I have studied history extensively. You asked about my qualifications in an earlier post. I make it a point to stick to facts. Unfortunatey, you don't seem to know the facts.

 

I agree with Bill about pride. When presented with things thatyu didn't know abou history, why no just admit it rather than try to argue points you aren't familiar with? I'm not in a discussion with anyone about nuclear science because I don't have enough facts about it. It would behoove you to realize how you sound to those who do have a understanding and not just assumptions abot history. Ad I can tell you that prima documents do not tell all there is to know about history. thougt I explained that before?

Edited by leeannpal
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I agree facts.

 

Fact: Not everyone who flies the Confederate Battle flag is a racist.

Fact: It is perfectly acceptable to be proud of the courage of one's ancestors.

Fact: Supporters of "states rights" are NOT advocates of slavery.

 

1.) The first is a fact that no one disputes. It is reasonable to question why one with any intelligence would fly a flag that has been used repeatedly as a symbol of hate and oppression.

 

2.) I see nothing particularly courageous about fighting to uphold articles of secession that are based heavily on the right to keep other human beings in bondage. (And yes, that is a fact as well.) I also don't see the need to celebrate what relatives of mine did generations back. Perhaps if some of those confederate soldiers had been less "courageous", and not so heavily brainwashed by southern leadership, then the matter of slavery could have been resolved without bloodshed. Strangely enough, had that occurred, the argument in favor of states rights would be much stronger now.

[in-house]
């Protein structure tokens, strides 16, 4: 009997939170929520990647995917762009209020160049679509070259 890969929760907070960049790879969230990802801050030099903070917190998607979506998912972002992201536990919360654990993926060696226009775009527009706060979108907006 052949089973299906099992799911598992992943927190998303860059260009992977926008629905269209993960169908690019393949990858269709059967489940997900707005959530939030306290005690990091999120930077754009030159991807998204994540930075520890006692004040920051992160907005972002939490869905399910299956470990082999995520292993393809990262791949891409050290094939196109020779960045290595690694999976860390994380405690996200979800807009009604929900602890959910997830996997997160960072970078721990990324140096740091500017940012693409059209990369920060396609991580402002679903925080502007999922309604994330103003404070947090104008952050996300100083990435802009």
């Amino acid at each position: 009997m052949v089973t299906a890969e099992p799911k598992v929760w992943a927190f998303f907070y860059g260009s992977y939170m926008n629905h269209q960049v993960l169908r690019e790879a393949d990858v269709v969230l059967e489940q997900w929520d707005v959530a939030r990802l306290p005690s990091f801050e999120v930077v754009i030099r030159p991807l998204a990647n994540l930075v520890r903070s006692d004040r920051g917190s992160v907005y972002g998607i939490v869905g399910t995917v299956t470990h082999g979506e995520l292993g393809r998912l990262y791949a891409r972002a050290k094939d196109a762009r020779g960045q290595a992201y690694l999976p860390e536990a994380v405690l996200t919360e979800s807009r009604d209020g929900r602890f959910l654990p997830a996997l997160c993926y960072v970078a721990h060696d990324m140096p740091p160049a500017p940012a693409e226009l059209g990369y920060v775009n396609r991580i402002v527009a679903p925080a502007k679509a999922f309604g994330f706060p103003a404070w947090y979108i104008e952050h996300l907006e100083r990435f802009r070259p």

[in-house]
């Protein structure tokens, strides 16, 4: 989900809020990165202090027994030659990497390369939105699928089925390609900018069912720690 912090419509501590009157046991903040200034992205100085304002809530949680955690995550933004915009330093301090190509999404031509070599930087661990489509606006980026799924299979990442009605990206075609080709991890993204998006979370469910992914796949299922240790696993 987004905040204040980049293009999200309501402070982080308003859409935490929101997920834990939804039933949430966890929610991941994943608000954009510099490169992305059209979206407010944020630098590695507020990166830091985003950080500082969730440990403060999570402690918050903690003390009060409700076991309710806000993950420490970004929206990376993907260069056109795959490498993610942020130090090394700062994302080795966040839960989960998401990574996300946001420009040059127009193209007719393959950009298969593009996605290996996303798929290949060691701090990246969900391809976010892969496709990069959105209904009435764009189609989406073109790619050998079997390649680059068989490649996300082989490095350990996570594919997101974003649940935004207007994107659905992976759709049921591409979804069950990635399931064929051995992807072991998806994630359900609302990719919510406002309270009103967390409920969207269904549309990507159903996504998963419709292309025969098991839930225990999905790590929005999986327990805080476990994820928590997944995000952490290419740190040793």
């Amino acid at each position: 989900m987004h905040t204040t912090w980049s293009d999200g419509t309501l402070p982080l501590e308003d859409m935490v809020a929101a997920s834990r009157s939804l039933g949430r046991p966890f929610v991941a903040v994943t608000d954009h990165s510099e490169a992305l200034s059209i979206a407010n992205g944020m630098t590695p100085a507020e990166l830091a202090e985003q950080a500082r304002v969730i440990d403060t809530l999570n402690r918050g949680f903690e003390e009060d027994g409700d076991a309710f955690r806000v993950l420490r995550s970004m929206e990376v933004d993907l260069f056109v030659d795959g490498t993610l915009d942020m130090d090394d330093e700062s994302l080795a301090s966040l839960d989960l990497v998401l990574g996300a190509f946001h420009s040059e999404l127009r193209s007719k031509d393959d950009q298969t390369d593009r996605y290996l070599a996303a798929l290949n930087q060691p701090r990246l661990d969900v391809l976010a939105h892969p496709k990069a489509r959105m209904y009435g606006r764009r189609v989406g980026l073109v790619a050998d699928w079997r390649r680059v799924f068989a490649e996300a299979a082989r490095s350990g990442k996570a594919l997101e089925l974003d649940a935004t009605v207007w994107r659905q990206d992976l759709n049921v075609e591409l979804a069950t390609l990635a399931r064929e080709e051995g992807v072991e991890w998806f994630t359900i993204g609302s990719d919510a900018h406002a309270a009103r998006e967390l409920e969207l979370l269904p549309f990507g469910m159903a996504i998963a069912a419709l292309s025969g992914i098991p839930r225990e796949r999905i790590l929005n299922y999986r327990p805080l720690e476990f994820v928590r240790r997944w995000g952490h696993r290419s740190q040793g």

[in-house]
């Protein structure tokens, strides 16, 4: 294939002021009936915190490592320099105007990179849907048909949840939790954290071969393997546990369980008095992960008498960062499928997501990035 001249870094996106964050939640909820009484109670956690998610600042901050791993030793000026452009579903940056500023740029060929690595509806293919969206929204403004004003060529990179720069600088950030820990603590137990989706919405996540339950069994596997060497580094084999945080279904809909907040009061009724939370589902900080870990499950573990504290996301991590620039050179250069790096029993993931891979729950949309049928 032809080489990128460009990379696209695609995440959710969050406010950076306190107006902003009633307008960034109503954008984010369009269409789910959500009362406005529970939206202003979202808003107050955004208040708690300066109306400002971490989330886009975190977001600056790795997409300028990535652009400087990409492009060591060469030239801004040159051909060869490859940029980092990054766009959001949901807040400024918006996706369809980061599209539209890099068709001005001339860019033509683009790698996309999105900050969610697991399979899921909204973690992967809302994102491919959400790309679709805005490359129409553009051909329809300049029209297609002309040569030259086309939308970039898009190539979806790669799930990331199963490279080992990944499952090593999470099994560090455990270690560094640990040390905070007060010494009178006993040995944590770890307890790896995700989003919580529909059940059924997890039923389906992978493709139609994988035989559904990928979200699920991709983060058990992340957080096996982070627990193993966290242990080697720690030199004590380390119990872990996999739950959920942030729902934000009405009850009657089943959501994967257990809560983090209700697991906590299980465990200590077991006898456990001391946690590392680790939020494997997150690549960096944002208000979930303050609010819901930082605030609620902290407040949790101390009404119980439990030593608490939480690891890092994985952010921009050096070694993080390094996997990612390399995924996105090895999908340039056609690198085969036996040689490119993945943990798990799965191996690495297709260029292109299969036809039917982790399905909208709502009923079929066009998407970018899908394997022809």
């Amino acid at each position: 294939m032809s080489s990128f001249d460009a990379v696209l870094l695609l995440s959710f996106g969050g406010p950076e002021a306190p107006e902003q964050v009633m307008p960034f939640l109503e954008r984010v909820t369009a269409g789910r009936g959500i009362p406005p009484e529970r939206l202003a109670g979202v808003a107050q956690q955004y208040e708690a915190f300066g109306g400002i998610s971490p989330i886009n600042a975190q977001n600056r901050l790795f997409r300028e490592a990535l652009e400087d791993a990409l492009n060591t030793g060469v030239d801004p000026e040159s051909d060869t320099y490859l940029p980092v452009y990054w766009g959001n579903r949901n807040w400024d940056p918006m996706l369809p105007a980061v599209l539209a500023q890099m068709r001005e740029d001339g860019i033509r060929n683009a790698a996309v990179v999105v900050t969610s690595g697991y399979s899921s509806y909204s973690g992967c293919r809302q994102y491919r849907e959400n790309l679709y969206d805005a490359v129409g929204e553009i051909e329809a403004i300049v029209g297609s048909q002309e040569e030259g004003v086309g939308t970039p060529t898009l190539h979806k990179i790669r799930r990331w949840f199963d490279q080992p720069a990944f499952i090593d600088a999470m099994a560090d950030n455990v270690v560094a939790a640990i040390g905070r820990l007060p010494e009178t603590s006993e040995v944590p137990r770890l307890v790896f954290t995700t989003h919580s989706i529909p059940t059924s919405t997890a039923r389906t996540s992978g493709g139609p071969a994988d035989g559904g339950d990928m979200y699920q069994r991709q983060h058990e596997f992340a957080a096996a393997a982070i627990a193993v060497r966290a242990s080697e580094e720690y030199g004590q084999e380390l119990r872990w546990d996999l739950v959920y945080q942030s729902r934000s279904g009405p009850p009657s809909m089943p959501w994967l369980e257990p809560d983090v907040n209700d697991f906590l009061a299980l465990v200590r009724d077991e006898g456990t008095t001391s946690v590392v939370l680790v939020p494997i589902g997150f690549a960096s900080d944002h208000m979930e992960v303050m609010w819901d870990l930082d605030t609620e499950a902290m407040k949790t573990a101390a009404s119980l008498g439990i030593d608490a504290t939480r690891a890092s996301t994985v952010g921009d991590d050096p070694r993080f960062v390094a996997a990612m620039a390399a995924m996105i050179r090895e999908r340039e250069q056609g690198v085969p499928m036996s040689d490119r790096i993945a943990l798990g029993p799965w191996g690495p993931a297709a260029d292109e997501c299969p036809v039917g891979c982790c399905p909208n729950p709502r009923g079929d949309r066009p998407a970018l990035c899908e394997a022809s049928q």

3.) True, but "states rights" has been the base of the argument in favor of both slavery and segregation. Again, if states rights advocates picked their battles better, or actually had the courage to fight against the racists among them, they would not find themselves stuck with such negative connotations of their position.